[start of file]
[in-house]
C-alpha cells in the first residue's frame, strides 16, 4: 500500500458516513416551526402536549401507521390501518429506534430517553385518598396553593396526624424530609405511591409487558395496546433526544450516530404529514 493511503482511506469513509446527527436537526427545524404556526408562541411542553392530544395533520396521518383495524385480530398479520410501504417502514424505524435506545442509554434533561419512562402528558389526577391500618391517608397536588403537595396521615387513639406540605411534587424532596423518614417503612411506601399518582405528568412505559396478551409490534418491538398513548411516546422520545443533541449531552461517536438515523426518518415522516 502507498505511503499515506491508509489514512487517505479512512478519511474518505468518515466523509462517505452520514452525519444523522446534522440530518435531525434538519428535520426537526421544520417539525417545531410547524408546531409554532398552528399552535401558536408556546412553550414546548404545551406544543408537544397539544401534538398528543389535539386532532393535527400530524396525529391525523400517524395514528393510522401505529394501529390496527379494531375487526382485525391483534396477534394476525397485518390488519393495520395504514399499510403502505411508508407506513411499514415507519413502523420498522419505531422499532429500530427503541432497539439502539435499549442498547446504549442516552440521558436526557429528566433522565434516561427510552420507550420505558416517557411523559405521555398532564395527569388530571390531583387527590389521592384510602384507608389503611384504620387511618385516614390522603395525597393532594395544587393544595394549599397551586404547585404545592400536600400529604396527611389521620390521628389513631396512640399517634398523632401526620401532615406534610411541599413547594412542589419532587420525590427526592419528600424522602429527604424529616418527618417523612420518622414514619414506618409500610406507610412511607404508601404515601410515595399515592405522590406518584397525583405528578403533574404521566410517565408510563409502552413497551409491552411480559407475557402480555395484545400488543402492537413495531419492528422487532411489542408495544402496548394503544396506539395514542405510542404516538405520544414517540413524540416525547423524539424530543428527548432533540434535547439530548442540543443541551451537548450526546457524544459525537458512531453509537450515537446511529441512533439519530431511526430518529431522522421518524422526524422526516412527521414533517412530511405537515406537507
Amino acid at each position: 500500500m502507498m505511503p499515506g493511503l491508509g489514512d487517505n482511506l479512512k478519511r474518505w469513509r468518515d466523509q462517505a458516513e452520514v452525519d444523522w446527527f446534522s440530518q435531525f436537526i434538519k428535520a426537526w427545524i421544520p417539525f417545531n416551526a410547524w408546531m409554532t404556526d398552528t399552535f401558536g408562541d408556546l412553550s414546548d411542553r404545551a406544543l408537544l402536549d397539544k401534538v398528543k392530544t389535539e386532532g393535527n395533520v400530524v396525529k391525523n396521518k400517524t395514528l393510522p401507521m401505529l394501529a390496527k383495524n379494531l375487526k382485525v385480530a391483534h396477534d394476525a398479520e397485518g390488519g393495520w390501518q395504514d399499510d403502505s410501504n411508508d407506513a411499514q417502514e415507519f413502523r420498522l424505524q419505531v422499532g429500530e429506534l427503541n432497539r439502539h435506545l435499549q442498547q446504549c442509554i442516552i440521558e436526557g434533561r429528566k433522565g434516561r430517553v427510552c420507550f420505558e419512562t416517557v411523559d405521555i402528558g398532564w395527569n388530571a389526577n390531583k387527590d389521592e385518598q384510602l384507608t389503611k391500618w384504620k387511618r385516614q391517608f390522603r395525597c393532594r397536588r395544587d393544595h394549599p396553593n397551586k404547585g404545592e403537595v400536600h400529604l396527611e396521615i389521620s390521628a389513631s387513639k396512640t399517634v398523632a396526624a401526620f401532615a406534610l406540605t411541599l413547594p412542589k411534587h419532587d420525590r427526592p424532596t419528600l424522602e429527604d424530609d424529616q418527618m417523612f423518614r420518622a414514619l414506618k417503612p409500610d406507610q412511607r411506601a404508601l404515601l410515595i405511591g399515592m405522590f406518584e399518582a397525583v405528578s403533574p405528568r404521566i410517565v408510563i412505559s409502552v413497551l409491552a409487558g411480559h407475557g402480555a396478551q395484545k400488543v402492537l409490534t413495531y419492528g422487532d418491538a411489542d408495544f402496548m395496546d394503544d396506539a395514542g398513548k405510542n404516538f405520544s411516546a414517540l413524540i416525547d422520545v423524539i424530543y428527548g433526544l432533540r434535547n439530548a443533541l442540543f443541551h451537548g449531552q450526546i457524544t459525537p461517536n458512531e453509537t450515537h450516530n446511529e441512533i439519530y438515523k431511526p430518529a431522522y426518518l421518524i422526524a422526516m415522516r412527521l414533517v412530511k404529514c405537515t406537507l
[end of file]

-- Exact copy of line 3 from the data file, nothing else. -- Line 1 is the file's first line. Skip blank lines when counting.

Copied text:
Amino acid at each position: 500500500m502507498m505511503p499515506g493511503l491508509g489514512d487517505n482511506l479512512k478519511r474518505w469513509r468518515d466523509q462517505a458516513e452520514v452525519d444523522w446527527f446534522s440530518q435531525f436537526i434538519k428535520a426537526w427545524i421544520p417539525f417545531n416551526a410547524w408546531m409554532t404556526d398552528t399552535f401558536g408562541d408556546l412553550s414546548d411542553r404545551a406544543l408537544l402536549d397539544k401534538v398528543k392530544t389535539e386532532g393535527n395533520v400530524v396525529k391525523n396521518k400517524t395514528l393510522p401507521m401505529l394501529a390496527k383495524n379494531l375487526k382485525v385480530a391483534h396477534d394476525a398479520e397485518g390488519g393495520w390501518q395504514d399499510d403502505s410501504n411508508d407506513a411499514q417502514e415507519f413502523r420498522l424505524q419505531v422499532g429500530e429506534l427503541n432497539r439502539h435506545l435499549q442498547q446504549c442509554i442516552i440521558e436526557g434533561r429528566k433522565g434516561r430517553v427510552c420507550f420505558e419512562t416517557v411523559d405521555i402528558g398532564w395527569n388530571a389526577n390531583k387527590d389521592e385518598q384510602l384507608t389503611k391500618w384504620k387511618r385516614q391517608f390522603r395525597c393532594r397536588r395544587d393544595h394549599p396553593n397551586k404547585g404545592e403537595v400536600h400529604l396527611e396521615i389521620s390521628a389513631s387513639k396512640t399517634v398523632a396526624a401526620f401532615a406534610l406540605t411541599l413547594p412542589k411534587h419532587d420525590r427526592p424532596t419528600l424522602e429527604d424530609d424529616q418527618m417523612f423518614r420518622a414514619l414506618k417503612p409500610d406507610q412511607r411506601a404508601l404515601l410515595i405511591g399515592m405522590f406518584e399518582a397525583v405528578s403533574p405528568r404521566i410517565v408510563i412505559s409502552v413497551l409491552a409487558g411480559h407475557g402480555a396478551q395484545k400488543v402492537l409490534t413495531y419492528g422487532d418491538a411489542d408495544f402496548m395496546d394503544d396506539a395514542g398513548k405510542n404516538f405520544s411516546a414517540l413524540i416525547d422520545v423524539i424530543y428527548g433526544l432533540r434535547n439530548a443533541l442540543f443541551h451537548g449531552q450526546i457524544t459525537p461517536n458512531e453509537t450515537h450516530n446511529e441512533i439519530y438515523k431511526p430518529a431522522y426518518l421518524i422526524a422526516m415522516r412527521l414533517v412530511k404529514c405537515t406537507l